Reclink art classes in the Far East Gippsland communities of Cann River and Mallacoota are bringing people back together to find joy and reconnection through recreational activities.
Reclink’s Art Explorations is a free weekly program designed to engage participants in a variety of mediums, styles and techniques, including painting with water colours, ceramics, and weaving.
Participant *Emily says she desperately needed an outlet after the bushfires and Covid, and the art classes were the perfect fit.
“I haven't played with clay since I was a youngster and my attempts show that we are in it for the joy of creating, and also chatting and forming new friendships,” she said.
“There’s a sense of excitement and some nerves when participants of the art program first attend,” Sabine said.
to take time away with others and do something peaceful and enjoyable.
Sabine creates a space for us to explore our talents and guides us with some really great art tips. I’m finding out I could do things I never thought possible, and meeting new people is a highlight for me,” she said.
Reclink focuses on providing sports and recreational opportunities for social connection and inclusion, and the arts programs in East Gippsland are enabling people to find joy in new ways.
“I would like to thank Reclink for offering multiple weekly art classes in Mallacoota over the past year, and providing the local community with an alternative avenue to outdoor activities for coming together to connect and heal,” participant *Kara said. “Reclink’s generosity in providing all the materials required for pursuing this art course is greatly appreciated as it has made it possible for people from all backgrounds to participate and experience the benefit that creative expression brings. Being able to re-discover, explore and release my creativity alongside others has been very therapeutic and fun.”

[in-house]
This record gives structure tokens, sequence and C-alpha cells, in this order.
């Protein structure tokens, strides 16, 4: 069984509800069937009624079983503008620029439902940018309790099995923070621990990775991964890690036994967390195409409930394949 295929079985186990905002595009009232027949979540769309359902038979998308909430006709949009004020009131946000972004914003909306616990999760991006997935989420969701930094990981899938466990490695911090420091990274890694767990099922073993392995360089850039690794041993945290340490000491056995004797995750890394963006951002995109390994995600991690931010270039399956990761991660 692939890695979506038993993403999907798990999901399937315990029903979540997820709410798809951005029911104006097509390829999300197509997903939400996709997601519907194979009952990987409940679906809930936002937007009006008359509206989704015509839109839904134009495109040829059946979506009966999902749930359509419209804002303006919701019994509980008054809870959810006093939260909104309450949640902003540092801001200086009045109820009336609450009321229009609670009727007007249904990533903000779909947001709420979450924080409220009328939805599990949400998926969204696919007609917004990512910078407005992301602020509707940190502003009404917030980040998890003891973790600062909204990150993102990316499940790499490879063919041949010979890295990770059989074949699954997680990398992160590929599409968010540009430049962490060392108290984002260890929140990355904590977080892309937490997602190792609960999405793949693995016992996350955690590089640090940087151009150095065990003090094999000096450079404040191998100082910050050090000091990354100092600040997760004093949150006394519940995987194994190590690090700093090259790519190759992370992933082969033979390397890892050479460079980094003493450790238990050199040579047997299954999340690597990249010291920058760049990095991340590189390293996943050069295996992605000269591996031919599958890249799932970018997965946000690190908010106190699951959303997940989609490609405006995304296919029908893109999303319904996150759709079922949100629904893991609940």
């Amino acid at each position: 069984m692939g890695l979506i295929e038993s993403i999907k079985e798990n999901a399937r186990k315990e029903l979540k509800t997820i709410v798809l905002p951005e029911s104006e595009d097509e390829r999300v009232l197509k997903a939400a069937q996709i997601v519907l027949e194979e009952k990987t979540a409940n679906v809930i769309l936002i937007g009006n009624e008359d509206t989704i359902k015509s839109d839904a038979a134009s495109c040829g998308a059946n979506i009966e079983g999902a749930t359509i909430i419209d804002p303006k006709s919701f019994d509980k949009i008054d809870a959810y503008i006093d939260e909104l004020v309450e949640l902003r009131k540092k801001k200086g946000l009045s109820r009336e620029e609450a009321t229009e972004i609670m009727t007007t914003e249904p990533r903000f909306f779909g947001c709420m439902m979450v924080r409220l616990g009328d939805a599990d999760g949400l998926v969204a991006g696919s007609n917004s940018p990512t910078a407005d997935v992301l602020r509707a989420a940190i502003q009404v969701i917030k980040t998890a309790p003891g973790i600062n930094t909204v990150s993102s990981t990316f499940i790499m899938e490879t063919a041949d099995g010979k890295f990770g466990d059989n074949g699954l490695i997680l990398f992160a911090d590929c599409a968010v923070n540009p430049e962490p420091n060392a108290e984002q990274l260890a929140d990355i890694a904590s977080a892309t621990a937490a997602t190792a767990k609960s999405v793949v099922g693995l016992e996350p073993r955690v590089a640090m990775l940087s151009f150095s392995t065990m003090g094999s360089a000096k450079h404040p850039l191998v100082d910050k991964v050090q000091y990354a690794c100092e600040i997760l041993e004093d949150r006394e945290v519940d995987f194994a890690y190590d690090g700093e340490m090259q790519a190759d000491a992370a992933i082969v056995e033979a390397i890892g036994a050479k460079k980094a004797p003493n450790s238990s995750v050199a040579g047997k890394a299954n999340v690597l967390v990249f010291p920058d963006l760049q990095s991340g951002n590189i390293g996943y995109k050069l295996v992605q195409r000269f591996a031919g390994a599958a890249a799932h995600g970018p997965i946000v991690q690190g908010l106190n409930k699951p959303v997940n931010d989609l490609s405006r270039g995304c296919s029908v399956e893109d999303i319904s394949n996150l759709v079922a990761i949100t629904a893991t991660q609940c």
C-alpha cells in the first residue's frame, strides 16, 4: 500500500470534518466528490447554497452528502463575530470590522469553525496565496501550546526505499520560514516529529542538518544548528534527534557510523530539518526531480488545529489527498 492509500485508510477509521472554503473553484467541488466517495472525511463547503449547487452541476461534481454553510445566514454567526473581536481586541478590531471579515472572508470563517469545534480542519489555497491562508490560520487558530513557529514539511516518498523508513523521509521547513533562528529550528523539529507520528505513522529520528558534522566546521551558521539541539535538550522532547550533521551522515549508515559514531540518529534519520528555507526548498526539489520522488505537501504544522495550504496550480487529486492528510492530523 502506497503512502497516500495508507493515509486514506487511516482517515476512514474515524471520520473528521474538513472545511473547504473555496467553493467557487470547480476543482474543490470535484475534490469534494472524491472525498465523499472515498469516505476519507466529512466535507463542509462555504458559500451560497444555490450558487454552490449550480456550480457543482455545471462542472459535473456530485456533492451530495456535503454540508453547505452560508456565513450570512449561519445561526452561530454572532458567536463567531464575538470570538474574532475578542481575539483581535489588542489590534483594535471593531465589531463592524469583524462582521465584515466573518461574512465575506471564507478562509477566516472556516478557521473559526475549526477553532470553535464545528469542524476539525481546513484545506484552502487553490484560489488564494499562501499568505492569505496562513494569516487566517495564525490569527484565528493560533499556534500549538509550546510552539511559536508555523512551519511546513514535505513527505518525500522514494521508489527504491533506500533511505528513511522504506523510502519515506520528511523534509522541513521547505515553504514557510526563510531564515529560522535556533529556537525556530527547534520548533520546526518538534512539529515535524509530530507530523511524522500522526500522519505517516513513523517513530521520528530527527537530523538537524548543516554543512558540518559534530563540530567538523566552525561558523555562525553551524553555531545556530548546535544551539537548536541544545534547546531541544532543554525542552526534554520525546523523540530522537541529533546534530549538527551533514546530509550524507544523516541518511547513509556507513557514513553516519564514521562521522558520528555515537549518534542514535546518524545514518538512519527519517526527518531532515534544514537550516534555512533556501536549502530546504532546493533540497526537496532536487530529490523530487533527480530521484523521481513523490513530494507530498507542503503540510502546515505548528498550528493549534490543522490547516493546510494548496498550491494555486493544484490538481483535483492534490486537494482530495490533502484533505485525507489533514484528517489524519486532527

Sabine also facilitates a program called Afternoon Art – which encourages children from Cann River and districts to have fun with art.
The children enjoy spending time together not in a school setting and are always willing to have a go at the activities, she says.
“When the children make the short walk across to the Community Hall from school, they seem to let go of the day and happily take hold of the brushes, pastels and pens and let out the creations they hold inside,” Sabine said.
“They bring forth the loveliest artistic expressions and come back to the here and now – it’s what Reclink is all about… providing a space where people can relax, connect and find different ways to improve how they feel.”
Reclink hosted an art exhibition to celebrate the children’s hard work, with children excited to invite extended family, caregivers and community members to see their creative pieces on display.
Reclink is grateful for the support of the Department of Families, Fairness and Housing for this program’s success.
*Names changed to protect privacy
Article: Callista Cooper.